AASHTO T 85:2014 Standard Method of Test for Specific Gravity and Absorption of Coarse Aggregate.
4. SUMMARY OF METHOD
4.1. A sample of aggregate is immersed in water to essentially fill the pores. It is then removed from the water, the water dried from the surface of the particles, and weighed. Subsequently the sample is weighed while submerged in water. Finally the sample is oven-dried and weighed a third time. Using the mass and weight measurements thus obtained and formulas in the method, it is possible to calculate three types of specific gravity and absorption.
5. SIGNIFICANCE AND USE
5.1. Bulk specific gravity is the characteristic generally used for calculation of the volume occupied by the aggregate in various mixtures containing aggregate, including portland cement concrete, bituminous concrete, and other mixtures that are proportioned or analyzed on an absolute volume basis. Bulk specific gravity is also used in the computation of voids in aggregate in T 19M/T 19. Bulk specific gravity (SSD) is used if the aggregate is wet, that is, if its absorption has been satisfied. Conversely, the bulk specific gravity (oven-dry) is used for computations when the aggregate is dry or assumed to be dry.
5.2. Apparent specific gravity pertains to the relative density of the solid material making up the constituent particles not including the pore space within the particles which is accessible to water.
5.3. Absorption values arc used to calculate the change in the mass of an aggregate due to water absorbed in the pore spaces within the constituent particles, compared to the dry condition, when it is deemed that the aggregate has been iii contact with water long enough to satisfy most of the absorption potential. The laboratory standard for absorption is that obtained after soaking dry aggregate in water. Aggregates mined from below the water table may have a higher absorption, when used. if not allowed to dry. Conversely, some aggregates when used may contain an amount of absorbed moisture less than the required amount of time to achieve the soaked condition. For an aggregate that has been in contact with water and that has free moisture on the particle surfaces, the percentage of free moisture can be determined by deducting the absorption from the total moisture content determined by T 255.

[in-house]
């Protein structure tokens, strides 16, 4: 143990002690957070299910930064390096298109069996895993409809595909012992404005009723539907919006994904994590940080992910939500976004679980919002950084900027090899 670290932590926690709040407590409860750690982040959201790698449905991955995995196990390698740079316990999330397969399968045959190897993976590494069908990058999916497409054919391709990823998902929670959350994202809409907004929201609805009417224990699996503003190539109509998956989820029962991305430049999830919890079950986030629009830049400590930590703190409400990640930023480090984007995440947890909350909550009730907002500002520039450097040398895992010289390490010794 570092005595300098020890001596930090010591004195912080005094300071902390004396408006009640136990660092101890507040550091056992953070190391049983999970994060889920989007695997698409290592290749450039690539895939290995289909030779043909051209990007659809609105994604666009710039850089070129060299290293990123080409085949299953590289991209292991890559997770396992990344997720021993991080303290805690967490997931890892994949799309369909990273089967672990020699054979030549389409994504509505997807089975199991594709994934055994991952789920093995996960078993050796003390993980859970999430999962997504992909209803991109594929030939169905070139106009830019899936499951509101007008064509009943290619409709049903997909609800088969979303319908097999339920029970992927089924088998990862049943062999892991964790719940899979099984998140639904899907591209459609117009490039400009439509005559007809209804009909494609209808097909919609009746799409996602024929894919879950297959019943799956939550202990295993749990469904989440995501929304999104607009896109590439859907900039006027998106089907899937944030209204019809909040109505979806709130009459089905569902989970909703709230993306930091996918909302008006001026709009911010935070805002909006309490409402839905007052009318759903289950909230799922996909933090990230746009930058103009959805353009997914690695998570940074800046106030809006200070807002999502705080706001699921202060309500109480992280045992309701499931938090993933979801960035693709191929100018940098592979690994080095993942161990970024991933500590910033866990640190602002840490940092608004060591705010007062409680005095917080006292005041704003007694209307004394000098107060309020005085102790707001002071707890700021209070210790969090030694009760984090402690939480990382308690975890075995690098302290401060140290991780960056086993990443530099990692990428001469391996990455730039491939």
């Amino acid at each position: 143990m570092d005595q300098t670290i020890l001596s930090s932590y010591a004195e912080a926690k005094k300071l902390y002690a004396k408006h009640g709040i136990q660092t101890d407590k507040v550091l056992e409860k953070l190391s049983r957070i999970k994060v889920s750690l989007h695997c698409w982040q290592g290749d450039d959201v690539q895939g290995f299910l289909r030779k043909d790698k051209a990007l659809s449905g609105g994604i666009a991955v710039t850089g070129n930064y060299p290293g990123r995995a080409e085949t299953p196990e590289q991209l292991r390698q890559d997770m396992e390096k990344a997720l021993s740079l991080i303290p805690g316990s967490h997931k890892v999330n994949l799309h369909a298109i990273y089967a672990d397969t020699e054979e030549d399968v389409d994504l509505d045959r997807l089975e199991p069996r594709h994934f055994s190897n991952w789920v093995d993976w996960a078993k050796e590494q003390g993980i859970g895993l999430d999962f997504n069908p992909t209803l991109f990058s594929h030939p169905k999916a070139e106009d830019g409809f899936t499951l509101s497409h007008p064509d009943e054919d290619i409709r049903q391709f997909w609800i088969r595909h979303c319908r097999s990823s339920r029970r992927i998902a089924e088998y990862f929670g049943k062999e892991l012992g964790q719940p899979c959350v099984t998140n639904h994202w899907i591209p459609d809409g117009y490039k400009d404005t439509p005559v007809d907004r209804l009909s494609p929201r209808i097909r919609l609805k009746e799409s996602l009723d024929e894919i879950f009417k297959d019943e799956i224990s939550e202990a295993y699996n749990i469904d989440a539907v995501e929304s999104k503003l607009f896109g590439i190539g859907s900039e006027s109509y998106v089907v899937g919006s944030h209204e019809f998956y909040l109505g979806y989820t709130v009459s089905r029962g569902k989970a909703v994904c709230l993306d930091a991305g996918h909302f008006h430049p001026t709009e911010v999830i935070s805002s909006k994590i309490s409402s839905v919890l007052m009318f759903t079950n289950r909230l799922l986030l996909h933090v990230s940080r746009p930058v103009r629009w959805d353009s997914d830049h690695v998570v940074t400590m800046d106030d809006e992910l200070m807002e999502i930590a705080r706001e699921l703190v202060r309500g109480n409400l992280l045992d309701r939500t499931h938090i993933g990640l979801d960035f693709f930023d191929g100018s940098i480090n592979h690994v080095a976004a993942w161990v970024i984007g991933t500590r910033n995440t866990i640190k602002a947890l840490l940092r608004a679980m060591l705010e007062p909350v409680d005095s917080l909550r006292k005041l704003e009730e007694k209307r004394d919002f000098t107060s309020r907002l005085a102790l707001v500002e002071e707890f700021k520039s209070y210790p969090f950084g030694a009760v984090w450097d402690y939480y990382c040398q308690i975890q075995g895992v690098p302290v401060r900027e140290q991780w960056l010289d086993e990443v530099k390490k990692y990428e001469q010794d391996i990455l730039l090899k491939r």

5.4. The general procedures described in this method are suitable for determining the absorption of aggregates that have had conditioning other than the required soak, such as boiling water or vacuum saturation. The values obtained for absorption by other methods will be diffirent than the values obtained by the required soak, as will the bulk specific gravity (SSD).
5.5. The pores in lightweight aggregates may or may not become essentially filled with water after the required soaking period. In fact, many such aggregates can remain immersed in water for several days without satisfying most of the aggregates’ absorption potential. Therefore, this method is not intended for use with lightweight aggregate.AASHTO T 85 pdf download.